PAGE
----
Milton council seeks smaller projects for Granary funding

First tranche of money expected to be $1.5 million
August 1, 2023

While no decisions have been made yet, Milton Town Council is choosing to focus on smaller municipal projects as it discusses future funding coming from the Granary at Draper Farms special development district.

At a July 24 workshop, council began hashing out what it would like to see done using what is expected to be $1.5 million in funds available through the special tax, in which the town would issue bonds to help cover infrastructure related to the Granary development. The town would be paid back via a special tax that would be levied on residents of the Granary for a limited period of time. John Stalfort, representing Granary developer Convergence Communities, said the town could expect three bond issues over the phased construction lifespan of the project, expected to be around 20 years. 

Stalfort said the first bond issuance would come not long after groundbreaking – eyed for 2024 – with subsequent bond issuances in 2030 and 2035. 

All told, those bond issuances would result in up to $5 million in revenue that the town would have at its disposal for infrastructure projects, whether within the Granary or outside the development. The town’s full faith and credit is not on the line, and Convergence is still responsible for paying a performance bond to ensure the main infrastructure, such as roads, is funded even if the developer becomes insolvent.

Improvements that can be funded by the special tax include storm drain systems, water and sewer, streets, sidewalks, lighting, parking, parks and recreation facilities, schools, transit facilities, and machinery and equipment. The main benefits to the district include additional tax revenue on top of property taxes should the development be successful, providing a secure source of financing at the onset of development for the installation of public infrastructure, and ensuring that the development pays its own way through instead of relying on the town to install infrastructure. The special development district would be administered by an independent contractor, which would be paid out of the special taxes.

What the council members found during the July 24 meeting was that the funding will come with more strings attached than they originally thought. Council members were aware that projects within the Granary would be 100% funded, while those outside the development could be 33% funded by the tax revenue.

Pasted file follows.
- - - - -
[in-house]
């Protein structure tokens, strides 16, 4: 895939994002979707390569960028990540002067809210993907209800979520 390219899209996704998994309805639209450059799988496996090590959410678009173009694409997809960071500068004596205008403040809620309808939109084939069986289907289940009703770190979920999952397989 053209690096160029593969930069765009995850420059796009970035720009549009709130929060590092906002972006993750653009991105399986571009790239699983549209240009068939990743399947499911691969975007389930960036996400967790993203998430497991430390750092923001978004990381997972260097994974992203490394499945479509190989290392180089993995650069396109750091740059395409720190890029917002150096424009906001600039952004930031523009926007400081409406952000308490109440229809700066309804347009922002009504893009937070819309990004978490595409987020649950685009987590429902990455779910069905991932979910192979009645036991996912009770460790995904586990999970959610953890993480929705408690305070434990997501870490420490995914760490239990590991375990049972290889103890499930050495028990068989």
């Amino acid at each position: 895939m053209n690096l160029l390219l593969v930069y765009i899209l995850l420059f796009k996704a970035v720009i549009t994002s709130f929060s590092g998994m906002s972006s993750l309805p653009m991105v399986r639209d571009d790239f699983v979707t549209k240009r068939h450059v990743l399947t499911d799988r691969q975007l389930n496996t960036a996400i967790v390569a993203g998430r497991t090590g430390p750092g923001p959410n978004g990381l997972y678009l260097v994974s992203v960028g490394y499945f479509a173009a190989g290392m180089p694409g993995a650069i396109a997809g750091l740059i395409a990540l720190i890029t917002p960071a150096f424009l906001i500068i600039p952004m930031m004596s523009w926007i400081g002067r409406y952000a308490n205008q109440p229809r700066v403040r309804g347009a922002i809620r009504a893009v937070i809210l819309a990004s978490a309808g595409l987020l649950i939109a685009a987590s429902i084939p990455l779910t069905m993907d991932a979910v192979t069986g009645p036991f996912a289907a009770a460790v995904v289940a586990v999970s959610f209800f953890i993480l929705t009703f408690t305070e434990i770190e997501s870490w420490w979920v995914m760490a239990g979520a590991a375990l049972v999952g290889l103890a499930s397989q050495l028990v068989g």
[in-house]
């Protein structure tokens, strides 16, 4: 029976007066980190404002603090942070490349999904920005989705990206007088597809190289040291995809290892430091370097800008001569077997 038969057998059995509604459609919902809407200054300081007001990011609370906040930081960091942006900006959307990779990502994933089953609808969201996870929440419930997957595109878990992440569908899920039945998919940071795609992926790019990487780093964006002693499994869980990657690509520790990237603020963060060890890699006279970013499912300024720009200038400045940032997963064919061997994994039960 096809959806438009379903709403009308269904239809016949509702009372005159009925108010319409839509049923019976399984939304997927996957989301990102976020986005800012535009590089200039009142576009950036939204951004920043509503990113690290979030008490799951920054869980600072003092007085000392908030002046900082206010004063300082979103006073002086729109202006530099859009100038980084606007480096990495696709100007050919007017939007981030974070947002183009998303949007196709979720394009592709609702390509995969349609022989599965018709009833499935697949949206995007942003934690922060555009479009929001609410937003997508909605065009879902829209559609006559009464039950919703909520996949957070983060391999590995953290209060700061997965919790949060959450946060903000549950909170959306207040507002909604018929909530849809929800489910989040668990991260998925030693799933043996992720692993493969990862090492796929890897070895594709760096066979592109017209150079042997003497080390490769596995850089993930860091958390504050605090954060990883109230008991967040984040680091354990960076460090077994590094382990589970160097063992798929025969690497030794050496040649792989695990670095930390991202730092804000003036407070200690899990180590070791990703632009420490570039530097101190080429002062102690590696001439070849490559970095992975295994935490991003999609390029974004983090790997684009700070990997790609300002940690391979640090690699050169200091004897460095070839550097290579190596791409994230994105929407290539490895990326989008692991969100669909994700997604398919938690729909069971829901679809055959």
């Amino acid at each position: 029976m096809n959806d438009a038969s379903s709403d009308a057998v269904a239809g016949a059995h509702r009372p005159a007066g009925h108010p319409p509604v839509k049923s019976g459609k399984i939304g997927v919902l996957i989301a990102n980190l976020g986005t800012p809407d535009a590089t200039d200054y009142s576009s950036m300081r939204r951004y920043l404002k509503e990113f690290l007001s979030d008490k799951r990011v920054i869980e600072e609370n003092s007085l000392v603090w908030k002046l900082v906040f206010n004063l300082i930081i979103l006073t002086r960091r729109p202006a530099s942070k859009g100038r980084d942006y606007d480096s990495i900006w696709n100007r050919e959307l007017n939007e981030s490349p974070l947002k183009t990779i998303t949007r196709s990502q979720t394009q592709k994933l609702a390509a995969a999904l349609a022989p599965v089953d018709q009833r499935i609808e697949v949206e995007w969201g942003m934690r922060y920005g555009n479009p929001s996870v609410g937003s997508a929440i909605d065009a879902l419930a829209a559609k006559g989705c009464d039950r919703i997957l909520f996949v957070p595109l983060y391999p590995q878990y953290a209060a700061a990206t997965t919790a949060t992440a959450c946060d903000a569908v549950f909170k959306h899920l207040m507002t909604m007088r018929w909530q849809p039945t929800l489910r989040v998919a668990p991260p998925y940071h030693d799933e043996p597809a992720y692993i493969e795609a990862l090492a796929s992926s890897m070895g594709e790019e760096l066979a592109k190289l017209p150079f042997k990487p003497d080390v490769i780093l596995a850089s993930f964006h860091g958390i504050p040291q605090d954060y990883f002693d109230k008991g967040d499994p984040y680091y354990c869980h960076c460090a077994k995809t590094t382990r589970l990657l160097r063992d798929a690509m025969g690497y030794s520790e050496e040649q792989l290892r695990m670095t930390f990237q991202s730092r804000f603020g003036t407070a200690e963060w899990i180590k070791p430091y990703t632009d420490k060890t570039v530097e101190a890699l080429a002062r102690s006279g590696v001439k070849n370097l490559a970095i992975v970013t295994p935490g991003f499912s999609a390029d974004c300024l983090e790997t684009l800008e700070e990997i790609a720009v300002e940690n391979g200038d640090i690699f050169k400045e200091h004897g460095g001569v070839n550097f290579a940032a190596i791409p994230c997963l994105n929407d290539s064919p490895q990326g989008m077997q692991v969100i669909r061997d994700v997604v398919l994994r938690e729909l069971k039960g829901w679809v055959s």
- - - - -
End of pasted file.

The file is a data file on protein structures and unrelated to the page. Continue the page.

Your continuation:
However, Convergence Project Manager Mariah Underhill told council that the qualification for projects funded in the Granary are that it benefits residents of the Granary only. Thus, ideas council discussed such as a public works facility or a police substation within the Granary would only be 33% funded because they would also benefit non-Granary residents. In addition, council has to spend the money raised by the special development district within three years or it reverts back to Convergence.

Mayor John Collier said one of the difficulties in planning to use the money is that Convergence has not yet presented a site plan for the first phase of development; the project is proposed to be built in 10 phases. While he acknowledged that 33% funding was a good starting point, Collier said a problem is coming up with the other 66% for a larger project within the three-year timeline.

With that knowledge, Councilwoman Randi Meredith suggested council look at smaller projects, such as new street lighting, road repair work and bathrooms in Memorial Park. Town Manager Kristy Rogers said other ideas could include a street sweeper and new lawn care equipment. Councilman Scotty Edler said his priorities would include street and sidewalk repair. 

With their sights now set smaller, Collier asked council members to think about prioritizing projects for the next time council holds discussion on the matter. It is not yet decided whether that discussion will come at council’s next regular meeting Monday, Aug. 7 or at another workshop-style meeting.


Subscribe to the Daily Newsletter